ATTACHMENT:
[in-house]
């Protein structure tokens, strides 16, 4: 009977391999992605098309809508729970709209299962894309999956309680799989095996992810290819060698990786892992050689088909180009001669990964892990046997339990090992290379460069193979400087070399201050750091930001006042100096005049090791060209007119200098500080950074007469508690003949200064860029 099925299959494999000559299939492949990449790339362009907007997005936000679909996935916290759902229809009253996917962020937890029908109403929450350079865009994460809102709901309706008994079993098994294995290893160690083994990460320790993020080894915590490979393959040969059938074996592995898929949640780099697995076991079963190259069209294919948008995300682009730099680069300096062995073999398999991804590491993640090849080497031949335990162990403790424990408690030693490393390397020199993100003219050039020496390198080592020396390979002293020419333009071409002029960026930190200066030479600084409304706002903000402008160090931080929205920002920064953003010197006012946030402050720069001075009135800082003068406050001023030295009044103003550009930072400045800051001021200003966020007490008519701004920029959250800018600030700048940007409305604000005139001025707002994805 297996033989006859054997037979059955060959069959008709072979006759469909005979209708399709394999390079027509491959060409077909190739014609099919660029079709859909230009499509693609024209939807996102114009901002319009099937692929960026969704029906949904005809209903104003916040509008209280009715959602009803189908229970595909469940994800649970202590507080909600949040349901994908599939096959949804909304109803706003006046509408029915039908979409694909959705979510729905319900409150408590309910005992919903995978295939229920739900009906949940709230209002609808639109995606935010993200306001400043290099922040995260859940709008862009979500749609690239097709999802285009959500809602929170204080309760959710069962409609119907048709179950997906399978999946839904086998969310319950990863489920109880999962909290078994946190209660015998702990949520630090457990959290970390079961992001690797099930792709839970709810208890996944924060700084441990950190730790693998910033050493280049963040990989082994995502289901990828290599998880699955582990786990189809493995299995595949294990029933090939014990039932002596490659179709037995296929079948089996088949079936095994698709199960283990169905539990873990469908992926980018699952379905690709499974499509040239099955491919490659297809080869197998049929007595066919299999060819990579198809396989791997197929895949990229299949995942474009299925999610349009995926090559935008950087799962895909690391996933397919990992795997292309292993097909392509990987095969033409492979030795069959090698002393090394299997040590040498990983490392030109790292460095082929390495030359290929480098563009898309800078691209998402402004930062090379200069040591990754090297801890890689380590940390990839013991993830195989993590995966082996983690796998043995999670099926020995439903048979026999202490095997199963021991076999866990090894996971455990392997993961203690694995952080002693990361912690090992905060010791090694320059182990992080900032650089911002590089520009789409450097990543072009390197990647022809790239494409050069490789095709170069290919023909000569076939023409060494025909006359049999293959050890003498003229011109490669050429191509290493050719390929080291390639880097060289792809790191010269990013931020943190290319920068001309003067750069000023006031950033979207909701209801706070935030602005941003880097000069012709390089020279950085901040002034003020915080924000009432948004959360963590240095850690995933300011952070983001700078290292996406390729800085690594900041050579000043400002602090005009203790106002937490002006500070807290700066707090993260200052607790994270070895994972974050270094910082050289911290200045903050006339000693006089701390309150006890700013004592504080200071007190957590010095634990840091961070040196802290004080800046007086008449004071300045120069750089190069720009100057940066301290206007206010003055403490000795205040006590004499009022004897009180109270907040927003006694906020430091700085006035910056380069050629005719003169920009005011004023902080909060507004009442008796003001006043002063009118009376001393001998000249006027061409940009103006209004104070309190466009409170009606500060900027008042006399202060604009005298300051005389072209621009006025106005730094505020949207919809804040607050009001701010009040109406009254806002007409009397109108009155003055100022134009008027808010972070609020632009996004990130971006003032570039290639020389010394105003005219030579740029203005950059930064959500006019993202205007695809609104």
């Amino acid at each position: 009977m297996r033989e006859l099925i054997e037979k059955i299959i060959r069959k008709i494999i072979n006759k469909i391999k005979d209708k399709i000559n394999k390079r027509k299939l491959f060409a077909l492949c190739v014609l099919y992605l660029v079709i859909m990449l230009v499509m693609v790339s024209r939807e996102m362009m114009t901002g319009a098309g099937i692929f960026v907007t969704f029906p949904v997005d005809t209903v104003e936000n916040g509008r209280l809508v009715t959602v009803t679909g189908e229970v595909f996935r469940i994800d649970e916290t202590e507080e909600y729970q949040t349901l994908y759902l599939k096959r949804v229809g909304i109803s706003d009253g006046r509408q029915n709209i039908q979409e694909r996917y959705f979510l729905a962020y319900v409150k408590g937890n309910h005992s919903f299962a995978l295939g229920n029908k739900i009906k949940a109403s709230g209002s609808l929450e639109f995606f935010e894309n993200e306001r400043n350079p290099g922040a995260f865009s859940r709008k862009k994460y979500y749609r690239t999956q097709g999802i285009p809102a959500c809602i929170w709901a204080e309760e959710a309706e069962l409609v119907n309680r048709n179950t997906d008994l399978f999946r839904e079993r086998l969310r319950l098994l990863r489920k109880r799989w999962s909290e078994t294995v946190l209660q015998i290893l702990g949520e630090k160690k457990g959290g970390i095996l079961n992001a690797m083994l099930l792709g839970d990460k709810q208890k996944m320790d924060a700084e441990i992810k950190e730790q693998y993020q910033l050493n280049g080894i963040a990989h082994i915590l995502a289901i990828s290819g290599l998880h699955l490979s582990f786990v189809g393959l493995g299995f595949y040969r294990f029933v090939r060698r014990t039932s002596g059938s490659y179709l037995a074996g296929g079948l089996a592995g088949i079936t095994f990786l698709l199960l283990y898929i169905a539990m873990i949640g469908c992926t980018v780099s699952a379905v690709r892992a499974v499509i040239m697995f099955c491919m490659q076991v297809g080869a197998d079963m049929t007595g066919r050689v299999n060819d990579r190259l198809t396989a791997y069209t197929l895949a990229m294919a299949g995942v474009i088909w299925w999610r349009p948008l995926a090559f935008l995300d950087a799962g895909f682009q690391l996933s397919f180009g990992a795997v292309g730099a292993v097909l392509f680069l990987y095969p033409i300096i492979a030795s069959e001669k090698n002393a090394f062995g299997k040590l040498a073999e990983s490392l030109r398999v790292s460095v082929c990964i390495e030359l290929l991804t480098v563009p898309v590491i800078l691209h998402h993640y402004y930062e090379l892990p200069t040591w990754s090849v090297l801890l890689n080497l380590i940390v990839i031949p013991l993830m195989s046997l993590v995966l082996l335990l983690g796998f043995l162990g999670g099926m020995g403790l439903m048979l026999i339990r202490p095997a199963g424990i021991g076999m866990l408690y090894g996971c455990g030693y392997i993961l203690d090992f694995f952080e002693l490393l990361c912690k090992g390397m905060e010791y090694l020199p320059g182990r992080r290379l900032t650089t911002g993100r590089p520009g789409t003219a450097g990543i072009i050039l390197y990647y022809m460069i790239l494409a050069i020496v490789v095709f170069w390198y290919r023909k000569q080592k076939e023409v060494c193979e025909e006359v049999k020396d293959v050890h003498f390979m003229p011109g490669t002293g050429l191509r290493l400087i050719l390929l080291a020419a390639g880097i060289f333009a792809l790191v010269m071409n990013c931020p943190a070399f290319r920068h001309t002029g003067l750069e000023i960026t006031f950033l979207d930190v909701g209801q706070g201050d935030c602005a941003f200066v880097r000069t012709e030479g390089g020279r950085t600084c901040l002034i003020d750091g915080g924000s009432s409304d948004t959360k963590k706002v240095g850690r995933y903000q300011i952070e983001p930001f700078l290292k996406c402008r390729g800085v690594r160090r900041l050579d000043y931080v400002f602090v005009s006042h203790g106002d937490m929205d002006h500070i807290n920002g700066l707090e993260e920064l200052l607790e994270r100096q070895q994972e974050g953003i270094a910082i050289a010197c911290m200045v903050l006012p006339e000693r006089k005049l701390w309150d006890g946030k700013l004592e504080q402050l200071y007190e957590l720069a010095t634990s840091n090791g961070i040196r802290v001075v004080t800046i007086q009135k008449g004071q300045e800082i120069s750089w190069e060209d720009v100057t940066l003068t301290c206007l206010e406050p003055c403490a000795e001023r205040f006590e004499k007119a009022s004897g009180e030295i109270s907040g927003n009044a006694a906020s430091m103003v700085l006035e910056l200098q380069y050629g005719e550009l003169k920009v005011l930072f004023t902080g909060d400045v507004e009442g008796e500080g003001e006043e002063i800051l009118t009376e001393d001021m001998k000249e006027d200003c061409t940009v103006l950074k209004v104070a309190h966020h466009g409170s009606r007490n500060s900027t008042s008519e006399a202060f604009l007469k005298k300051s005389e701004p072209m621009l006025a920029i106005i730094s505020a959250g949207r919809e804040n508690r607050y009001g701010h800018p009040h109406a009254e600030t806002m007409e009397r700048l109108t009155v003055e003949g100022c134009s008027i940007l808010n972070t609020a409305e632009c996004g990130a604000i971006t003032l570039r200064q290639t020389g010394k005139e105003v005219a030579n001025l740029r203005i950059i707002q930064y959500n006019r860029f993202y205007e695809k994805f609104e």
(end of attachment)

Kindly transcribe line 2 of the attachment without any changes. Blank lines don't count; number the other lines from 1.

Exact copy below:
């Protein structure tokens, strides 16, 4: 009977391999992605098309809508729970709209299962894309999956309680799989095996992810290819060698990786892992050689088909180009001669990964892990046997339990090992290379460069193979400087070399201050750091930001006042100096005049090791060209007119200098500080950074007469508690003949200064860029 099925299959494999000559299939492949990449790339362009907007997005936000679909996935916290759902229809009253996917962020937890029908109403929450350079865009994460809102709901309706008994079993098994294995290893160690083994990460320790993020080894915590490979393959040969059938074996592995898929949640780099697995076991079963190259069209294919948008995300682009730099680069300096062995073999398999991804590491993640090849080497031949335990162990403790424990408690030693490393390397020199993100003219050039020496390198080592020396390979002293020419333009071409002029960026930190200066030479600084409304706002903000402008160090931080929205920002920064953003010197006012946030402050720069001075009135800082003068406050001023030295009044103003550009930072400045800051001021200003966020007490008519701004920029959250800018600030700048940007409305604000005139001025707002994805 297996033989006859054997037979059955060959069959008709072979006759469909005979209708399709394999390079027509491959060409077909190739014609099919660029079709859909230009499509693609024209939807996102114009901002319009099937692929960026969704029906949904005809209903104003916040509008209280009715959602009803189908229970595909469940994800649970202590507080909600949040349901994908599939096959949804909304109803706003006046509408029915039908979409694909959705979510729905319900409150408590309910005992919903995978295939229920739900009906949940709230209002609808639109995606935010993200306001400043290099922040995260859940709008862009979500749609690239097709999802285009959500809602929170204080309760959710069962409609119907048709179950997906399978999946839904086998969310319950990863489920109880999962909290078994946190209660015998702990949520630090457990959290970390079961992001690797099930792709839970709810208890996944924060700084441990950190730790693998910033050493280049963040990989082994995502289901990828290599998880699955582990786990189809493995299995595949294990029933090939014990039932002596490659179709037995296929079948089996088949079936095994698709199960283990169905539990873990469908992926980018699952379905690709499974499509040239099955491919490659297809080869197998049929007595066919299999060819990579198809396989791997197929895949990229299949995942474009299925999610349009995926090559935008950087799962895909690391996933397919990992795997292309292993097909392509990987095969033409492979030795069959090698002393090394299997040590040498990983490392030109790292460095082929390495030359290929480098563009898309800078691209998402402004930062090379200069040591990754090297801890890689380590940390990839013991993830195989993590995966082996983690796998043995999670099926020995439903048979026999202490095997199963021991076999866990090894996971455990392997993961203690694995952080002693990361912690090992905060010791090694320059182990992080900032650089911002590089520009789409450097990543072009390197990647022809790239494409050069490789095709170069290919023909000569076939023409060494025909006359049999293959050890003498003229011109490669050429191509290493050719390929080291390639880097060289792809790191010269990013931020943190290319920068001309003067750069000023006031950033979207909701209801706070935030602005941003880097000069012709390089020279950085901040002034003020915080924000009432948004959360963590240095850690995933300011952070983001700078290292996406390729800085690594900041050579000043400002602090005009203790106002937490002006500070807290700066707090993260200052607790994270070895994972974050270094910082050289911290200045903050006339000693006089701390309150006890700013004592504080200071007190957590010095634990840091961070040196802290004080800046007086008449004071300045120069750089190069720009100057940066301290206007206010003055403490000795205040006590004499009022004897009180109270907040927003006694906020430091700085006035910056380069050629005719003169920009005011004023902080909060507004009442008796003001006043002063009118009376001393001998000249006027061409940009103006209004104070309190466009409170009606500060900027008042006399202060604009005298300051005389072209621009006025106005730094505020949207919809804040607050009001701010009040109406009254806002007409009397109108009155003055100022134009008027808010972070609020632009996004990130971006003032570039290639020389010394105003005219030579740029203005950059930064959500006019993202205007695809609104």